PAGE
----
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Behind the politics, behind the posturing by oil companies and folks on Capitol Hill, behind even the economics of the Keystone XL Pipeline, there are people.


People who've farmed for generations and want to keep doing so without fear of having their waterways polluted and their way of life threatened. People who live near the source of the tar sands in Alberta, Canada. And more.



The pathway for the proposed pipeline includes Polk County, Nebraska, where Jim has farmed for decades — and before that, his ancestors and their ancestors farmed. It also includes going directly over the Ogallala Aquifer, which supplies water to over 2 million people in the plains states.

These folks understand the impact the pipeline will have on the ecology and water supply of Nebraska and other states and territories.

People like Chief Adam, who lives near the source of the tar sands oil in Alberta, Canada.

And folks like Meghan, who promises that this particular battle will not end.

For now, the Keystone XL Pipeline has been delayed after both the House and Senate approved it and President Barack Obama vetoed.

The veto held because Congress could not muster the two-thirds majority to push the bill through anyway. Now, TransCanada (the company behind this pipeline) is hoping that the next vote on KXL is delayed until after the next election, in hopes that someone favorable to Big Oil gets into office.

But even politics aren't stopping people from keeping up strong resistance.

Here's one of my favorite quotes from this clip:

Come with me now and listen to these folks tell the tale of how it will affect their lives.

For more information or to get involved, check out NoKXL.org.

A breastfeeding mother's experience at Vienna's Schoenbrunn Zoo is touching people's hearts—but not without a fair amount of controversy.

Gemma Copeland shared her story on Facebook, which was then picked up by the Facebook page Boobie Babies. Photos show the mom breastfeeding her baby next to the window of the zoo's orangutan habitat, with a female orangutan sitting close to the glass, gazing at them.

"Today I got feeding support from the most unlikely of places, the most surreal moment of my life that had me in tears," Copeland wrote.

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People have clearly missed their free treats.

The COVID-19 pandemic had us waving a sad farewell to many of life’s modern conveniences. And where it certainly hasn’t been the worst loss, not having free samples at grocery stores has undoubtedly been a buzzkill. Sure, one can shop around without the enticing scent of hot, fresh artisan pizza cut into tiny slices or testing out the latest fancy ice cream … but is it as joyful? Not so much.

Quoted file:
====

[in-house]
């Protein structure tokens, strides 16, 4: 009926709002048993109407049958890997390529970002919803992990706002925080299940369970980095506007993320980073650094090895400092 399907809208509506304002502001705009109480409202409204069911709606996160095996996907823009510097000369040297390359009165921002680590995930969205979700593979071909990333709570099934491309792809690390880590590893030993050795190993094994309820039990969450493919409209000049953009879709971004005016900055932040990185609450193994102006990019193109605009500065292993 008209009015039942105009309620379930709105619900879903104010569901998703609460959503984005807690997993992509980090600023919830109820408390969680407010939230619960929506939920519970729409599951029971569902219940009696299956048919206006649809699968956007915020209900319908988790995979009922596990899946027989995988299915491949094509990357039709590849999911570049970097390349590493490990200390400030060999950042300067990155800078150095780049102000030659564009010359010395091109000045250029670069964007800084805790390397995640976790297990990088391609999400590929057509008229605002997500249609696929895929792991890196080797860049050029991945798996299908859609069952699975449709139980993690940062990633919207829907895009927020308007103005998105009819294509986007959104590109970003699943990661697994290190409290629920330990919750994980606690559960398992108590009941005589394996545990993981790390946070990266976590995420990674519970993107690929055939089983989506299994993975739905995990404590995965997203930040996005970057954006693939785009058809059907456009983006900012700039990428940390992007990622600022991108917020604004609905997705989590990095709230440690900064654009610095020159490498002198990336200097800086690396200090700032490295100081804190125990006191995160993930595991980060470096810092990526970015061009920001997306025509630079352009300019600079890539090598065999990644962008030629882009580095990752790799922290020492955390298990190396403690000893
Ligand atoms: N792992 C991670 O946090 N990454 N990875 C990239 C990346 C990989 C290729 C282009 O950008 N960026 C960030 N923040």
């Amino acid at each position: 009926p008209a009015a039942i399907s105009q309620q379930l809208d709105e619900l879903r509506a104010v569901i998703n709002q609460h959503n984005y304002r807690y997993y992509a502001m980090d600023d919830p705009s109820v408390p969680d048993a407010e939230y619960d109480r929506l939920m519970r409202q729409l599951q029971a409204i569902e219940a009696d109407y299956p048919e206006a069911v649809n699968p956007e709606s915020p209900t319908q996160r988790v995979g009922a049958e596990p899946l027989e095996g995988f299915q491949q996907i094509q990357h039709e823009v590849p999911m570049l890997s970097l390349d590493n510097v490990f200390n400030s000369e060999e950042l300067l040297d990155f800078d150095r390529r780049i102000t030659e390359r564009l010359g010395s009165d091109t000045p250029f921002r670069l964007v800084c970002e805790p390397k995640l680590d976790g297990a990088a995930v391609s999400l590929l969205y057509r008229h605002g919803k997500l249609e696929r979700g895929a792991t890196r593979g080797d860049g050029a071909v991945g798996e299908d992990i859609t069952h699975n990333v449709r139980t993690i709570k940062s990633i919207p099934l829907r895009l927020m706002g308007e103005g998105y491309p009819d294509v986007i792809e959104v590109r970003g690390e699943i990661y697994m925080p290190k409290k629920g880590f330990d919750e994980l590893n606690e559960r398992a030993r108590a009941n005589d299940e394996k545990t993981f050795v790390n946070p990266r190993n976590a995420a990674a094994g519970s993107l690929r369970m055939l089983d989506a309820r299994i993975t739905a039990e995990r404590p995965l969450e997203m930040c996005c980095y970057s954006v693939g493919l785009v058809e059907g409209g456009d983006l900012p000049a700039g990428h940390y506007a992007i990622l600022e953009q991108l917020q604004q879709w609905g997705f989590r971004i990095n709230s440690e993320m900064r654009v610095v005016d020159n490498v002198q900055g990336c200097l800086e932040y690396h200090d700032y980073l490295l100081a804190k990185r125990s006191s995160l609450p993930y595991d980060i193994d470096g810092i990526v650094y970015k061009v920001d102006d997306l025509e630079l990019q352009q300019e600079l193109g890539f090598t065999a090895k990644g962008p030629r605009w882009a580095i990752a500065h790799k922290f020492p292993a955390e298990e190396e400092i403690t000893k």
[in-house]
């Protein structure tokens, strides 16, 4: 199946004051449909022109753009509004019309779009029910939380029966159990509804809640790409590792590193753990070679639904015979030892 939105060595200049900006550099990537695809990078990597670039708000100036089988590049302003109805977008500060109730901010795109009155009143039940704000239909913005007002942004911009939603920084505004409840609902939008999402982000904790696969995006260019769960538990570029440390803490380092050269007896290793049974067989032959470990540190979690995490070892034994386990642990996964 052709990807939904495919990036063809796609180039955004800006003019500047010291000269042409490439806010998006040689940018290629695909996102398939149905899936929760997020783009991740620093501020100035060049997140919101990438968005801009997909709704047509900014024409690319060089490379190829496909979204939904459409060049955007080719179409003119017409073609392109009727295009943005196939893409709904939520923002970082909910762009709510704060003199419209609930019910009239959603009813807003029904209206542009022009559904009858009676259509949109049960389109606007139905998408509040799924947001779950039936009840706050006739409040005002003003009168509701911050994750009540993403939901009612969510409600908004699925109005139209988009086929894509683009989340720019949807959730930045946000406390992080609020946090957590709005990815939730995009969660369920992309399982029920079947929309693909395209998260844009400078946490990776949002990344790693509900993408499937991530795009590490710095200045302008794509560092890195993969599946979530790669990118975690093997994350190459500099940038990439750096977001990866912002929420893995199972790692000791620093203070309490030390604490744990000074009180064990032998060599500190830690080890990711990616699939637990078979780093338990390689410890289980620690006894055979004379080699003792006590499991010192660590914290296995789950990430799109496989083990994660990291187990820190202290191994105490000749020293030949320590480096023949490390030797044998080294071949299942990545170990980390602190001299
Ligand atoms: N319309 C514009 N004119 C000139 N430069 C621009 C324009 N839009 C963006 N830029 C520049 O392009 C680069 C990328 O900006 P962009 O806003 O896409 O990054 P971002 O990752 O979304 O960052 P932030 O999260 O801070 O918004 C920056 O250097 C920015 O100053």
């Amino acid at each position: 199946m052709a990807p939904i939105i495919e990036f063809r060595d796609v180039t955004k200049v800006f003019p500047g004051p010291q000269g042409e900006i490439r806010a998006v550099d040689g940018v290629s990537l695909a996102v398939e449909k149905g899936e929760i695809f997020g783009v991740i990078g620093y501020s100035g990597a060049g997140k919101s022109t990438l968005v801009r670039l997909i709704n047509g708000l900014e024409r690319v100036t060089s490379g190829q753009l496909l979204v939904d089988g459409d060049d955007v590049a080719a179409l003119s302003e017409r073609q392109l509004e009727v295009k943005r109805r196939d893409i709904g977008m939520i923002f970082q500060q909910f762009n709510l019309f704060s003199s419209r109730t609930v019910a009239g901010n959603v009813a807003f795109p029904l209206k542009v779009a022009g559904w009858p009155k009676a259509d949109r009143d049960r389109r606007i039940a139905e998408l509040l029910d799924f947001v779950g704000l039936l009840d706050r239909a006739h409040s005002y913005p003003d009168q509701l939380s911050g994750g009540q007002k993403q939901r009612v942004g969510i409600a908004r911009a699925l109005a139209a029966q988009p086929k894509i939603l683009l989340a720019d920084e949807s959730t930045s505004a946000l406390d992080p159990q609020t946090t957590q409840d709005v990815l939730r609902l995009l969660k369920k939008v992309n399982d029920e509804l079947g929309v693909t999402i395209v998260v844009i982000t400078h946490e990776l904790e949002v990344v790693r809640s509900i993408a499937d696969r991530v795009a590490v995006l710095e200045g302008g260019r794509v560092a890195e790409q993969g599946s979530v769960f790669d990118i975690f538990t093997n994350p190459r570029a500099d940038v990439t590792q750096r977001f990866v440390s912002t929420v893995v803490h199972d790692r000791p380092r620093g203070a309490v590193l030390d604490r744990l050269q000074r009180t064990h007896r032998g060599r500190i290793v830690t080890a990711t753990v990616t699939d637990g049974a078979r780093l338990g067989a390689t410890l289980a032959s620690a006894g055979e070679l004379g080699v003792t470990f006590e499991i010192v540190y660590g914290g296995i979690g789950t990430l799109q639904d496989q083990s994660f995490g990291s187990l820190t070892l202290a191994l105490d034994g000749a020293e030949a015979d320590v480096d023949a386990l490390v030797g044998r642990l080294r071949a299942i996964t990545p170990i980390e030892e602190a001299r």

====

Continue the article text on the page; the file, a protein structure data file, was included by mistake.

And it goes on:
Trader Joe’s, famous for its prepandemic sampling stations, has recently brought the tradition back to life, and customers are practically dancing through the aisles.


On the big comeback weekend, people flocked to social media to share images and videos of their free treats, including festive Halloween cookies (because who doesn’t love TJ’s holiday themed items?) along with hopeful messages for the future.
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She's enjoying the big benefits of some simple life hacks.

James Clear’s landmark book “Atomic Habits: An Easy & Proven Way to Build Good Habits & Break Bad Ones” has sold more than 9 million copies worldwide. The book is incredibly popular because it has a simple message that can help everyone. We can develop habits that increase our productivity and success by making small changes to our daily routines.

"It is so easy to overestimate the importance of one defining moment and underestimate the value of making small improvements on a daily basis,” James Clear writes. “It is only when looking back 2 or 5 or 10 years later that the value of good habits and the cost of bad ones becomes strikingly apparent.”

His work proves that we don’t need to move mountains to improve ourselves, just get 1% better every day.

Most of us are reluctant to change because breaking old habits and starting new ones can be hard. However, there are a lot of incredibly easy habits we can develop that can add up to monumental changes.

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